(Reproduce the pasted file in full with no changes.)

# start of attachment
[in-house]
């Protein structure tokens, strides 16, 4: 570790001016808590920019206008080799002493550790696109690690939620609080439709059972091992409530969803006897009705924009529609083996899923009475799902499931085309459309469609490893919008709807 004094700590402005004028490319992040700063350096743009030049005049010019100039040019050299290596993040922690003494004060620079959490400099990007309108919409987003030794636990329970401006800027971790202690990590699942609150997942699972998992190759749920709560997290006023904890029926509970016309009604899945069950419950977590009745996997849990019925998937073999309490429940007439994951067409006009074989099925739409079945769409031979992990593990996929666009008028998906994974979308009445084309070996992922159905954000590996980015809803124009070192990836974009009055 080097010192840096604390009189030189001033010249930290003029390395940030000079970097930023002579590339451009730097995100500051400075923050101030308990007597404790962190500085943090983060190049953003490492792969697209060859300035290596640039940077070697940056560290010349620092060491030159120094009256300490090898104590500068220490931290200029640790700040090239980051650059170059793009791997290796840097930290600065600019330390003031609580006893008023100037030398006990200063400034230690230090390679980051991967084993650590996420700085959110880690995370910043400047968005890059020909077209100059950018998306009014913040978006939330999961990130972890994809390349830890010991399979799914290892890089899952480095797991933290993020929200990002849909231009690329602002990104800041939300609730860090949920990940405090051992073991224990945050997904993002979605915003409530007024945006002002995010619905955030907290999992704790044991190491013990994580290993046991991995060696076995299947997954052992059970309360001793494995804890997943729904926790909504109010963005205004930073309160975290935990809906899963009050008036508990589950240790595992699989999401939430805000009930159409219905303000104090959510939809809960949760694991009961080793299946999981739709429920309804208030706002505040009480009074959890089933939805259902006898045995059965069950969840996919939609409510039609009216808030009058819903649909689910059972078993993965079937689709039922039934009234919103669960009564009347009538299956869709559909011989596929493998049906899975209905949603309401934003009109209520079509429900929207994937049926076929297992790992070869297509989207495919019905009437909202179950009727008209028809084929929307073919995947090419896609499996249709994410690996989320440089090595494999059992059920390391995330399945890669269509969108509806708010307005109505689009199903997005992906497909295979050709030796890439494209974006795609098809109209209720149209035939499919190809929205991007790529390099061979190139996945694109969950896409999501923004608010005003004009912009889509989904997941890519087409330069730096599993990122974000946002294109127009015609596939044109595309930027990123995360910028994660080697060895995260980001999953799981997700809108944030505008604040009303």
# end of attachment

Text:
[in-house]
């Protein structure tokens, strides 16, 4: 570790001016808590920019206008080799002493550790696109690690939620609080439709059972091992409530969803006897009705924009529609083996899923009475799902499931085309459309469609490893919008709807 004094700590402005004028490319992040700063350096743009030049005049010019100039040019050299290596993040922690003494004060620079959490400099990007309108919409987003030794636990329970401006800027971790202690990590699942609150997942699972998992190759749920709560997290006023904890029926509970016309009604899945069950419950977590009745996997849990019925998937073999309490429940007439994951067409006009074989099925739409079945769409031979992990593990996929666009008028998906994974979308009445084309070996992922159905954000590996980015809803124009070192990836974009009055 080097010192840096604390009189030189001033010249930290003029390395940030000079970097930023002579590339451009730097995100500051400075923050101030308990007597404790962190500085943090983060190049953003490492792969697209060859300035290596640039940077070697940056560290010349620092060491030159120094009256300490090898104590500068220490931290200029640790700040090239980051650059170059793009791997290796840097930290600065600019330390003031609580006893008023100037030398006990200063400034230690230090390679980051991967084993650590996420700085959110880690995370910043400047968005890059020909077209100059950018998306009014913040978006939330999961990130972890994809390349830890010991399979799914290892890089899952480095797991933290993020929200990002849909231009690329602002990104800041939300609730860090949920990940405090051992073991224990945050997904993002979605915003409530007024945006002002995010619905955030907290999992704790044991190491013990994580290993046991991995060696076995299947997954052992059970309360001793494995804890997943729904926790909504109010963005205004930073309160975290935990809906899963009050008036508990589950240790595992699989999401939430805000009930159409219905303000104090959510939809809960949760694991009961080793299946999981739709429920309804208030706002505040009480009074959890089933939805259902006898045995059965069950969840996919939609409510039609009216808030009058819903649909689910059972078993993965079937689709039922039934009234919103669960009564009347009538299956869709559909011989596929493998049906899975209905949603309401934003009109209520079509429900929207994937049926076929297992790992070869297509989207495919019905009437909202179950009727008209028809084929929307073919995947090419896609499996249709994410690996989320440089090595494999059992059920390391995330399945890669269509969108509806708010307005109505689009199903997005992906497909295979050709030796890439494209974006795609098809109209209720149209035939499919190809929205991007790529390099061979190139996945694109969950896409999501923004608010005003004009912009889509989904997941890519087409330069730096599993990122974000946002294109127009015609596939044109595309930027990123995360910028994660080697060895995260980001999953799981997700809108944030505008604040009303």